This is a very important chapter in the Moore story. They moved
to London as part of the Industrial revolution human exodus of
people from the country to the cities. We know that they had
moved to Lambeth in 1840 as this was when their third child Mary
Moore was born in Lambeth. Their two older children James and
Lucy, were born in Wendover.
did the Moore family leave the clean air of the attractive
country village of Wendover for the polluted crowded city of
London? Although in our modern eyes country living looks
wonderful, by the 1830s many families could not earn enough
money to feed their families. To stay in the country meant
unemployment, poverty and hunger.
After the black death, wages for the agricultural worker had
increased through the laws of supply and demand. Landowners and
tenant farmers need
agricultural labourers to work
their farms. As the population had been devastated those that
survived could ask for more money. The average wage rose to 10
shillings a week. This was still not enough to feed a family.
This income had to be supplemented by being able to exercise
rights’ which included the right to graze their cattle, sheep,
goats and geese, foraging for pigs, to gather grain left behind
by reapers, picking berries, and gather wood for fuel on the
unfenced ‘common land’.
1830 the population of Britain had recovered to pre black death
levels. Soldiers had come back from the Napoleonic Wars looking
for work. With competition for the farming jobs increasing, mill
owners, landlords and tenant farmers gradually reduced the
amount they paid their employees for a weeks work. By 1834 the
average weekly wage had nearly halved to 6 shillings a week.
To make things
worse between 1770 and 1830, the Enclosures Laws changed the
English rural landscape forever. Landowners paid their friends
in parliament to pass local ‘Enclosure’ laws to enable them to
legally annex common land, and
divide it up into
privately owned fields enclosed by hedges and fences.
many advantages for the landowners in enclosing the land. It
helped with the reduction in the spread of disease, because
plots were separated from their neighbours, and livestock were
segregated into herds. Enclosed fields also allowed farmers to
experiment in selective breeding to produce better animals,
which would be more difficult in a common field. Many landowners
would become rich through the enclosure of the commons, heaths
restriction placed on the landowners was that they had to pay to construct and maintain the hedging and fences around their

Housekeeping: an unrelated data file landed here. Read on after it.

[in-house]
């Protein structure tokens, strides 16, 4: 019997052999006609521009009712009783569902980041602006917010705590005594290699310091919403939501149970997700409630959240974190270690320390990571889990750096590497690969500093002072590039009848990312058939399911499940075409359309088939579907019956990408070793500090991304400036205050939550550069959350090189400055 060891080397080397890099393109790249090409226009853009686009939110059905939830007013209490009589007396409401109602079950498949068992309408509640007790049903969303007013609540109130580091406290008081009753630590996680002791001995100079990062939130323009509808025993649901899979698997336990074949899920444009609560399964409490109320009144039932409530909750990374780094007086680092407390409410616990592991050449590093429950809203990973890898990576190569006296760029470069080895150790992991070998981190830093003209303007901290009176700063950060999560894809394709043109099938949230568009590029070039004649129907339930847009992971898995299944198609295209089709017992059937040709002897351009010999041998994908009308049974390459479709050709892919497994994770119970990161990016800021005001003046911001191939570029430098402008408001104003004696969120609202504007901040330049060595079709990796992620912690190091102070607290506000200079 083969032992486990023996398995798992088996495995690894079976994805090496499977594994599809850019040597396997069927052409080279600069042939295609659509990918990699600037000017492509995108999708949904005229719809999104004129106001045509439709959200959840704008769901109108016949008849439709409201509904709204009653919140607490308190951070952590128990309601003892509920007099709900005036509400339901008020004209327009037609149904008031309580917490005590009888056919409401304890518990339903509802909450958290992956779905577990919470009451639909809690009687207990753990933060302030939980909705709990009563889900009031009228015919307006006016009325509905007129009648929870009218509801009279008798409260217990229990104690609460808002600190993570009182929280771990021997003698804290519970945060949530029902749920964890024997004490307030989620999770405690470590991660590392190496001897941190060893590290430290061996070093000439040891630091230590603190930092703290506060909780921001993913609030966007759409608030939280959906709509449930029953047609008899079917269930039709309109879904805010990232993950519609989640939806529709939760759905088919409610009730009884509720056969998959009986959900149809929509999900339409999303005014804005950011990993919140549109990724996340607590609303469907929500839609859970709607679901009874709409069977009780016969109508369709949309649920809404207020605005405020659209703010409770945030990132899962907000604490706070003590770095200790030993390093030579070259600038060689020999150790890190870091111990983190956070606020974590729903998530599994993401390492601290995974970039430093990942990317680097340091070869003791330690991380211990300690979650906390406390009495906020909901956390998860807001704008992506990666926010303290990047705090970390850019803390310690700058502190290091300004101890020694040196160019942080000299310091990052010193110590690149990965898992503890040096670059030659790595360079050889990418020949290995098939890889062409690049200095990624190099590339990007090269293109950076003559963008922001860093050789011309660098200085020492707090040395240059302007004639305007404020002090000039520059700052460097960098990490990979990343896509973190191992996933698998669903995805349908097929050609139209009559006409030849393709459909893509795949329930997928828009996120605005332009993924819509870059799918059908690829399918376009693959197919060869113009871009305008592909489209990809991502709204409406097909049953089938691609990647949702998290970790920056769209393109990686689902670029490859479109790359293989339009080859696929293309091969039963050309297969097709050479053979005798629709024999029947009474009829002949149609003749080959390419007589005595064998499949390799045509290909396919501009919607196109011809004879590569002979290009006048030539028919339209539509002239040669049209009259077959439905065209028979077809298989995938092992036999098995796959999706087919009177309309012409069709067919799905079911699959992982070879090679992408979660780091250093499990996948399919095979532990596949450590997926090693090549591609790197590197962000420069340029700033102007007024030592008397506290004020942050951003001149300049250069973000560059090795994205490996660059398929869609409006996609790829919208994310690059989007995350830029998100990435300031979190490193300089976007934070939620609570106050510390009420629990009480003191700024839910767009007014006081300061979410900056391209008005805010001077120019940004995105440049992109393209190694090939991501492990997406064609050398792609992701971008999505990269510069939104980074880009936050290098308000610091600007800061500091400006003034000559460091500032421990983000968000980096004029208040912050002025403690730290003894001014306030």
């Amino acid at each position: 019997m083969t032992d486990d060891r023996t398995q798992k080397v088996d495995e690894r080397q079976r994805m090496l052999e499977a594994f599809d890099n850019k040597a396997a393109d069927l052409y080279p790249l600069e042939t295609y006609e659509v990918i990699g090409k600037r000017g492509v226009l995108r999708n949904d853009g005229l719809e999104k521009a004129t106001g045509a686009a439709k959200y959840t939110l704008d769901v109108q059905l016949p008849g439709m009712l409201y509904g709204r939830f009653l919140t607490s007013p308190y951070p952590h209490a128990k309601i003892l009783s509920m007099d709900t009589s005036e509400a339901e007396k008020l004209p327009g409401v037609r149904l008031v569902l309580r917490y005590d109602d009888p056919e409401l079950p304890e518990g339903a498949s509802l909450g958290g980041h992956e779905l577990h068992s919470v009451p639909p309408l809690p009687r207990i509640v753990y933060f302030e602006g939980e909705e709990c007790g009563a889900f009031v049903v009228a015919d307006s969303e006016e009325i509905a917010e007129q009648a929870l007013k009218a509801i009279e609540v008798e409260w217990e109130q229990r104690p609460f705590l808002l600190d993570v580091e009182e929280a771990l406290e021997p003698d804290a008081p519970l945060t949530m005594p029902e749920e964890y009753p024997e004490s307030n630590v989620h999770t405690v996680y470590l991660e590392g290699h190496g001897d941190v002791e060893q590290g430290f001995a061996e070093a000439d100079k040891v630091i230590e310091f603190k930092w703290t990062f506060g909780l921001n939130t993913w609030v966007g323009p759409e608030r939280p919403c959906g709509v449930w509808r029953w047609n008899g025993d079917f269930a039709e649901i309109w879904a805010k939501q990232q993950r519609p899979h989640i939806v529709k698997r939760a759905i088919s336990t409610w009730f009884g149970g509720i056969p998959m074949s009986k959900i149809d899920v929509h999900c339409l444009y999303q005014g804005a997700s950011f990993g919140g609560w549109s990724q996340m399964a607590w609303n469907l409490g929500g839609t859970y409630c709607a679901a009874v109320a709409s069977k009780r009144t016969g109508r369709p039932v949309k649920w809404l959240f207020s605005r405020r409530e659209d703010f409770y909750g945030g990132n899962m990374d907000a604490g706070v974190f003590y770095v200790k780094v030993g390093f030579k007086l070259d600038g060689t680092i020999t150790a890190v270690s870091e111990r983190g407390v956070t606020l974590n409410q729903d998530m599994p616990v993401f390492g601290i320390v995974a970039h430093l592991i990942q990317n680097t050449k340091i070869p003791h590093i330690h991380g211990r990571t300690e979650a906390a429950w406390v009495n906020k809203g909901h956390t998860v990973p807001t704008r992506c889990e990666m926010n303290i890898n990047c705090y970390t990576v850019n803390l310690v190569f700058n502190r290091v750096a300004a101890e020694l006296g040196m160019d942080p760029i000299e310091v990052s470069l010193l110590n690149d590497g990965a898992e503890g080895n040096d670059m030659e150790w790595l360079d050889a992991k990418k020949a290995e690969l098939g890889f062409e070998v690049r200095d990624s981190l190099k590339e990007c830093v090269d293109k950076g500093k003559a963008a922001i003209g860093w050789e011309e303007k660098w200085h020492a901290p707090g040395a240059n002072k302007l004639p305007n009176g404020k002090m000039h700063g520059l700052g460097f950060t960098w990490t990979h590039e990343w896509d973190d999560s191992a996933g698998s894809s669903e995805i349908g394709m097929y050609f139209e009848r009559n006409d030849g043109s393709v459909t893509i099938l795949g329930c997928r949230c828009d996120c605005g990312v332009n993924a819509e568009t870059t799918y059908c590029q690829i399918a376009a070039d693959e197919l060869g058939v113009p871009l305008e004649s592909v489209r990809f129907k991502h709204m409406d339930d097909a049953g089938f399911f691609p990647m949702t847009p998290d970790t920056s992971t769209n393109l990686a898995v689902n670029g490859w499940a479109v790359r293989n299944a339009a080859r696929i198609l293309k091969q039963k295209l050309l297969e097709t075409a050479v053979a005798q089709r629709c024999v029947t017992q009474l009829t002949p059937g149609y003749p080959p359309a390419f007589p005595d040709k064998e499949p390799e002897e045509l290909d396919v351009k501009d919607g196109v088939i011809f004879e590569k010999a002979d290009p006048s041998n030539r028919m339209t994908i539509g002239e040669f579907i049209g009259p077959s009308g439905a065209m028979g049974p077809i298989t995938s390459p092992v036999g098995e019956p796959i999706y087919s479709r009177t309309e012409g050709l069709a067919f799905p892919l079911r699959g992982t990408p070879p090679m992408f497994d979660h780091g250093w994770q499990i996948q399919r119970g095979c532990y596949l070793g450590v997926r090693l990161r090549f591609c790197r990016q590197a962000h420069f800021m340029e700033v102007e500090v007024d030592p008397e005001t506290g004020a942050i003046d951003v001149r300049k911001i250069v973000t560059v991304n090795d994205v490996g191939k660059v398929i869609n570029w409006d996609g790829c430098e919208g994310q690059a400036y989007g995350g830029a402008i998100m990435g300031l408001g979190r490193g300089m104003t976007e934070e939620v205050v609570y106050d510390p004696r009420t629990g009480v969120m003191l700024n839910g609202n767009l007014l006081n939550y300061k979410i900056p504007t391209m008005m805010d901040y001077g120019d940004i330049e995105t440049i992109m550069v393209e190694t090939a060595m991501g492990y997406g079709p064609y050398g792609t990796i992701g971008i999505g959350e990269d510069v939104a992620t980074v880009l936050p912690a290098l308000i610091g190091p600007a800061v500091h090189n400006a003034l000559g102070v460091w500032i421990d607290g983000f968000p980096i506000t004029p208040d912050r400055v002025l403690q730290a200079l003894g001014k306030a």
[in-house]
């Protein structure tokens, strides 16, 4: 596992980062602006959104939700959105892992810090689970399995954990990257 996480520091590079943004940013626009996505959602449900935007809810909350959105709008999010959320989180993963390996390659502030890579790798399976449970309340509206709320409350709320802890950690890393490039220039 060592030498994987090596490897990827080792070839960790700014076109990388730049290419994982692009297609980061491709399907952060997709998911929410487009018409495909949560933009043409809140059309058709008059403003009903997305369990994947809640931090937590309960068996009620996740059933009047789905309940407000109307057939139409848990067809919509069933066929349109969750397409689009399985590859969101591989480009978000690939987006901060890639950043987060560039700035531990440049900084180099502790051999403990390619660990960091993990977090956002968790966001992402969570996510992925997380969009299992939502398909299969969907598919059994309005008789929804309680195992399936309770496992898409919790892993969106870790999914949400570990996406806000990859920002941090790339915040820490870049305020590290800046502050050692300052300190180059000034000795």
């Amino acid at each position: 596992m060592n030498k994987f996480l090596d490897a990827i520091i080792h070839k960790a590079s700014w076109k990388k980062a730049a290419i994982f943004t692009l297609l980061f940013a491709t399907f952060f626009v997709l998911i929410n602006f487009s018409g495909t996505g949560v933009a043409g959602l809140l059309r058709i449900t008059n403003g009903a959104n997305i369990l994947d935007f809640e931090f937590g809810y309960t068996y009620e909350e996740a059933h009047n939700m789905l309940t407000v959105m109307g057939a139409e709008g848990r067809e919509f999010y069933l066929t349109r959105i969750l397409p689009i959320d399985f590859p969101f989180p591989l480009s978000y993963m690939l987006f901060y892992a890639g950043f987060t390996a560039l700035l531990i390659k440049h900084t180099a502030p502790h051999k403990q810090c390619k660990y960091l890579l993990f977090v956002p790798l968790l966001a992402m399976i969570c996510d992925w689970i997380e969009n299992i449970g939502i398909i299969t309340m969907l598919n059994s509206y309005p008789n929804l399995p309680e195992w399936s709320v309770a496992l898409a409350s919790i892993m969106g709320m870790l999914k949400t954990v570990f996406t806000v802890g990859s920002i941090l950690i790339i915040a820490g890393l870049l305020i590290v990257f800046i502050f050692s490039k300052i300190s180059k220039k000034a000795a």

new land. Foreign demand
for English wool also helped encourage increased production, and
upland areas of the
Chiltern Hills around
Wendover were ideal sheep
country. The wool industry was often more profitable for
landowners as sheep herding required very few agricultural
labourers. This increased unemployment.
like the Moore family could no longer grow vegetables
grazing their single cow, sheep or pigs on the common land. They
had to pay for wood to light their fires to cook with and keep
them warm in the winter. Families were reduced to starvation
levels. Many families like the Moores,
who had previously been able to live off the land, now were
forced into the cities where they became labourers in the
are no records to say what was Joel’s first job or that confirm
where about in London they were living between 1840 – 1851. We
do know that in 1851 Joel Moore now aged 33, was working as a
coal porter in central London. Joel had moved in to
26 John Street, Waterloo Road, Lambeth. London SE1. It was an
ideal location as it was within walking distance to the docks of
bank of the river Thames.
In 1851 the census shows that the
Moore family shared the house with the Howlett family and the
Chapman family who had also previously lived in Wendover. The
head of the Howlett household was Thomas Howlett who was 41 and
the head of the Chapman family was Jonathan Chapman aged 42.
They also worked as coal porters. The coal would have been delivered to London by ships in the
river Thames and the coal porters job would be to carry it off
the ships on to carts and take it to its final destination. There
was no electricity and no gas to provide power and fuel. Coal
was required by factories, shops and and homes for heating,
cooking and driving the steam engines that powered the factory
machines of the Industrial Revolution. It was an essential
commodity that provided the raw energy London needed. In 1848
Waterloo railway Station opened. The original main entrance of
the station was a few yards from the end of John Street. Thomas,
Jonathan and Joel would have also worked together providing the
railway steam engines with enough coal to pull their freight and
passenger coaches down to the South Coast ports.
In 1851 James Moore was now
13. He was the last Moore to be born in Wendover. James now had
five brothers and sisters who were all born in Lambeth, London.
Mary Moore was 11, Joel (junior) was 5, Sarah was 3, William was
2 and baby Mary was 1 month old. Martha Moore, Joel (senior’s) mother, is
not shown on the 1851 census records in Wendover. She probably
passed away between 1841 and 1851.
HERE to see the 1851 census record page one
HERE to see the 1851 census record page two